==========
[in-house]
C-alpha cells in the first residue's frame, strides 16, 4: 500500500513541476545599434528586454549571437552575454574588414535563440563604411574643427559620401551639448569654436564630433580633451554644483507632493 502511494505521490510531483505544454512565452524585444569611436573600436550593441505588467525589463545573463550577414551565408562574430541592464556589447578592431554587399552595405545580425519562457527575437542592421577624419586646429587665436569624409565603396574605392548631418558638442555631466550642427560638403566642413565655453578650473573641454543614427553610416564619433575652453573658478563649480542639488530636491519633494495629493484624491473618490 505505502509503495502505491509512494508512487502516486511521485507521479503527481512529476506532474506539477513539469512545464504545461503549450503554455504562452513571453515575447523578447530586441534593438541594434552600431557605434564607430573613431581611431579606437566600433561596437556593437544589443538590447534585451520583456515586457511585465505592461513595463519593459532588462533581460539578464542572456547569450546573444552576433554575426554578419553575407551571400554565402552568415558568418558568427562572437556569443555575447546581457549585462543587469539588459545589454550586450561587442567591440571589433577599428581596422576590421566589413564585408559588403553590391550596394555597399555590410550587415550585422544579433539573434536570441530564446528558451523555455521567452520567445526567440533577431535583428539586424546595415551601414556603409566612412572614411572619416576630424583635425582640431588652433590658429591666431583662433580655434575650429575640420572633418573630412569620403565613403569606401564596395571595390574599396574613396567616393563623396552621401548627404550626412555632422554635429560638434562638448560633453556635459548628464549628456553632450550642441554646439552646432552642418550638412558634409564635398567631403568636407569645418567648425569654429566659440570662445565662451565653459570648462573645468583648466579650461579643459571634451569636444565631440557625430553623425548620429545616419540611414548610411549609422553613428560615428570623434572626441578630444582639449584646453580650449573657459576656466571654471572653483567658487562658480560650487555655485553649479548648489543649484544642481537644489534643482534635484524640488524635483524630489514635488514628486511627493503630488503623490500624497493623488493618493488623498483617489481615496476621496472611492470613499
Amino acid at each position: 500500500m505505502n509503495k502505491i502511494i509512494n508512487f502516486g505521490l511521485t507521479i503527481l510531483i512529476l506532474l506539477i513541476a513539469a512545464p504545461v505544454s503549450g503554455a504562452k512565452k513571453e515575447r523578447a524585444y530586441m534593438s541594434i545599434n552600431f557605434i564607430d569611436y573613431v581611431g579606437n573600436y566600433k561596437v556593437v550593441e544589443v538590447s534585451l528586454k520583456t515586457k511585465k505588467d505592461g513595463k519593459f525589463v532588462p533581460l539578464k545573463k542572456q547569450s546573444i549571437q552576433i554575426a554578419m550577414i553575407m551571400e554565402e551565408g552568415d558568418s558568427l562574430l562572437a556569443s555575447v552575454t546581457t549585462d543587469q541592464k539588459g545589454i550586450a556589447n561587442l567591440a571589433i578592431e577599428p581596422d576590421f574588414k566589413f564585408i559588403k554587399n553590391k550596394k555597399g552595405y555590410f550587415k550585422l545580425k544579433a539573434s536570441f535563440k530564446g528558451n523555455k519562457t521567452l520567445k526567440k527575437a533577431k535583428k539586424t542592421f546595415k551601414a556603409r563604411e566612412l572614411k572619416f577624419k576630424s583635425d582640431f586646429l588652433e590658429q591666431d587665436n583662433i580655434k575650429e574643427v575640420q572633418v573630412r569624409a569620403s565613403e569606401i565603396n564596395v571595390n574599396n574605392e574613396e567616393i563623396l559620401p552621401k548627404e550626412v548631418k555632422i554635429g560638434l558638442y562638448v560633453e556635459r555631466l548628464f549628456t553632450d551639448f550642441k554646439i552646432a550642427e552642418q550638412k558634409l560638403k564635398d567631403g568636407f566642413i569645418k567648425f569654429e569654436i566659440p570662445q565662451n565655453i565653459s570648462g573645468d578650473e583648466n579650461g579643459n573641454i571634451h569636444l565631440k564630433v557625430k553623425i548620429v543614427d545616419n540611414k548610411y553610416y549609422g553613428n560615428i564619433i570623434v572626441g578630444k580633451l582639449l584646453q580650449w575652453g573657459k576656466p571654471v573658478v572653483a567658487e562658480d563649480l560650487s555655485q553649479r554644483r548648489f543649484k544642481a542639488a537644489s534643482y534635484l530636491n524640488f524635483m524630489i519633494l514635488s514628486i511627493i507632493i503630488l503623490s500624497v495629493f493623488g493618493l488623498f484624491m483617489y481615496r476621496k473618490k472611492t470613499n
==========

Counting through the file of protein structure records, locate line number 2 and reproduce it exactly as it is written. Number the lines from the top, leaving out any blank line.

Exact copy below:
C-alpha cells in the first residue's frame, strides 16, 4: 500500500513541476545599434528586454549571437552575454574588414535563440563604411574643427559620401551639448569654436564630433580633451554644483507632493 502511494505521490510531483505544454512565452524585444569611436573600436550593441505588467525589463545573463550577414551565408562574430541592464556589447578592431554587399552595405545580425519562457527575437542592421577624419586646429587665436569624409565603396574605392548631418558638442555631466550642427560638403566642413565655453578650473573641454543614427553610416564619433575652453573658478563649480542639488530636491519633494495629493484624491473618490 505505502509503495502505491509512494508512487502516486511521485507521479503527481512529476506532474506539477513539469512545464504545461503549450503554455504562452513571453515575447523578447530586441534593438541594434552600431557605434564607430573613431581611431579606437566600433561596437556593437544589443538590447534585451520583456515586457511585465505592461513595463519593459532588462533581460539578464542572456547569450546573444552576433554575426554578419553575407551571400554565402552568415558568418558568427562572437556569443555575447546581457549585462543587469539588459545589454550586450561587442567591440571589433577599428581596422576590421566589413564585408559588403553590391550596394555597399555590410550587415550585422544579433539573434536570441530564446528558451523555455521567452520567445526567440533577431535583428539586424546595415551601414556603409566612412572614411572619416576630424583635425582640431588652433590658429591666431583662433580655434575650429575640420572633418573630412569620403565613403569606401564596395571595390574599396574613396567616393563623396552621401548627404550626412555632422554635429560638434562638448560633453556635459548628464549628456553632450550642441554646439552646432552642418550638412558634409564635398567631403568636407569645418567648425569654429566659440570662445565662451565653459570648462573645468583648466579650461579643459571634451569636444565631440557625430553623425548620429545616419540611414548610411549609422553613428560615428570623434572626441578630444582639449584646453580650449573657459576656466571654471572653483567658487562658480560650487555655485553649479548648489543649484544642481537644489534643482534635484524640488524635483524630489514635488514628486511627493503630488503623490500624497493623488493618493488623498483617489481615496476621496472611492470613499